WashU affiliated authors: Michael Bechtel (Dept. of Political Science)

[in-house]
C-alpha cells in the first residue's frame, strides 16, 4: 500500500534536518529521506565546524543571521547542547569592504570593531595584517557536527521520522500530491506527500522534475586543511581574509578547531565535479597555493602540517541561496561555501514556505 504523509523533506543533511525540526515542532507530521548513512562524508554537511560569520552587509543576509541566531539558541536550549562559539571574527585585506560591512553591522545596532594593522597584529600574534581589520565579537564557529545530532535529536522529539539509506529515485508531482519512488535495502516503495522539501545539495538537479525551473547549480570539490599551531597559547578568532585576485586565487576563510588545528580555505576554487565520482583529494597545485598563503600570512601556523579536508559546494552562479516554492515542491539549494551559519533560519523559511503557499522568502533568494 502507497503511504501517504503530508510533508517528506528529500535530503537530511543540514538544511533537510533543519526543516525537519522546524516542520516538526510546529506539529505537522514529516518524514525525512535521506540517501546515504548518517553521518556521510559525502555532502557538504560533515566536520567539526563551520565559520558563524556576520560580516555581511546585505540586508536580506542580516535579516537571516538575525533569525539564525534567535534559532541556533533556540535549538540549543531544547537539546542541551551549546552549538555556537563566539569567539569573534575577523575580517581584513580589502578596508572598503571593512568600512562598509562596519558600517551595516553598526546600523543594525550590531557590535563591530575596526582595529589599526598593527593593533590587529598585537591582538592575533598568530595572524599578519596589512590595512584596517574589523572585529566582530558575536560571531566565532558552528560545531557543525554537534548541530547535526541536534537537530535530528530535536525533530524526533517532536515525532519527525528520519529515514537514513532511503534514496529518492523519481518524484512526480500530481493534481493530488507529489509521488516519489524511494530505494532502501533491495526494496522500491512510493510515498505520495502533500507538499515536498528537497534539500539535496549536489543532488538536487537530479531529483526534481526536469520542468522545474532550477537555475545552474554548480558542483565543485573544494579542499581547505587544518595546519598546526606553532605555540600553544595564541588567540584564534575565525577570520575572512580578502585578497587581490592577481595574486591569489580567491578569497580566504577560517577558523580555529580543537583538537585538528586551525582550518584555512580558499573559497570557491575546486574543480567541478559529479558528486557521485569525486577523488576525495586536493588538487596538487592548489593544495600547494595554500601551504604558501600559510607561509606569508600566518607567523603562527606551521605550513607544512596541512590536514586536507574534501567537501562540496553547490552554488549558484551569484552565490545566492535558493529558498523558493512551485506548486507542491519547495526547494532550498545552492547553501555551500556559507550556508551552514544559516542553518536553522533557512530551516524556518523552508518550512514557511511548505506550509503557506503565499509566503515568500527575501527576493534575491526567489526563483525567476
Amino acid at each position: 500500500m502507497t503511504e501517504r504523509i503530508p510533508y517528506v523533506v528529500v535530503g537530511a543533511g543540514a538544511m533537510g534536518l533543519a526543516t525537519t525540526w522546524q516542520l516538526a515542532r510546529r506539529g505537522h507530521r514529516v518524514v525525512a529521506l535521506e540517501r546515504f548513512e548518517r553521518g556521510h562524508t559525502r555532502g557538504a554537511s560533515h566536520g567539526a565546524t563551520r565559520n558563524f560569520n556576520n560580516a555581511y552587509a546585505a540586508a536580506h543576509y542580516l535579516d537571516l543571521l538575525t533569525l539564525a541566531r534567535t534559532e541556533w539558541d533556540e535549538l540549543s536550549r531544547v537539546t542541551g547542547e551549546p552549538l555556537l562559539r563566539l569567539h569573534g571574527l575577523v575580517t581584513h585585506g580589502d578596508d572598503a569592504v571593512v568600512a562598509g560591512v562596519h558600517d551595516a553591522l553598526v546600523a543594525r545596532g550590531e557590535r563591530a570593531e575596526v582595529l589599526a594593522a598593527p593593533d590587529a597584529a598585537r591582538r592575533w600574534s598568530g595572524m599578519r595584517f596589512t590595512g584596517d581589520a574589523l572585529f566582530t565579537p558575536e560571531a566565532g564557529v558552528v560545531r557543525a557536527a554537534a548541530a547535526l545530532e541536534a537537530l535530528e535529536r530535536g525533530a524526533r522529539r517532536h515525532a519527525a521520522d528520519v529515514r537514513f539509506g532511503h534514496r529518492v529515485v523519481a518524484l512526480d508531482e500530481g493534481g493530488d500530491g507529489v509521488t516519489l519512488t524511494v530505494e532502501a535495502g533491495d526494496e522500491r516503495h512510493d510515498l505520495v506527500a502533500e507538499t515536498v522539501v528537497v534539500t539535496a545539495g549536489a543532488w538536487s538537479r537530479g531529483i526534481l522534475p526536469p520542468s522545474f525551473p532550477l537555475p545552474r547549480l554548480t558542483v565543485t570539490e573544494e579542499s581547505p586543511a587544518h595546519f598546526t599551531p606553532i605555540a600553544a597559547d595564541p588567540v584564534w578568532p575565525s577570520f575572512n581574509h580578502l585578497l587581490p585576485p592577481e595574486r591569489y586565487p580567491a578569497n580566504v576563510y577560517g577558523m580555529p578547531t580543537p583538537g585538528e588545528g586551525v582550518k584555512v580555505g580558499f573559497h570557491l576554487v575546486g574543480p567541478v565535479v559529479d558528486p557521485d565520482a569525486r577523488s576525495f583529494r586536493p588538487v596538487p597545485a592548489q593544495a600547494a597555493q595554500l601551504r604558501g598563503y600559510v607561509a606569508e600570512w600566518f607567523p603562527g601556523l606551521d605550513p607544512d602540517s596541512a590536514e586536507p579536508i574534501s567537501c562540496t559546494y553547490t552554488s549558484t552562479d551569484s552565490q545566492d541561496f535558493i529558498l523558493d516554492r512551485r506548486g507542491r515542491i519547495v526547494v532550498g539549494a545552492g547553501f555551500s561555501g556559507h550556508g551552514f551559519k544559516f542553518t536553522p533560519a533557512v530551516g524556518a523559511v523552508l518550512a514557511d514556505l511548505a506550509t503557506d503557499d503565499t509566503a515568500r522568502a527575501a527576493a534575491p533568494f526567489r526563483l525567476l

Abstract: Societies can address collective threats such as natural disasters or pandemics by investing in preparedness (ex ante) or by offering compensation after an adverse event has occurred (ex post). What explains which of these options voters prefer? We study how personal exposure and policy knowledge affect mass support for long-term disaster preparedness, a type of long-term investment meant to cope with an increasingly destructive and frequent class of events. We first assess whether support for preparedness reflects personal affectedness and find that neither subjective nor geo-coded measures of disaster exposure predict policy preferences. Second, we explore whether this finding can be explained by misperceptions about the features of the available policy options. We find that revealing the damage reductions associated with preparedness systematically reduces opposition to long-term investment. These results suggest that opposition to preparing for collective threats may depend more on informational deficiencies than on personal experience with realized risks.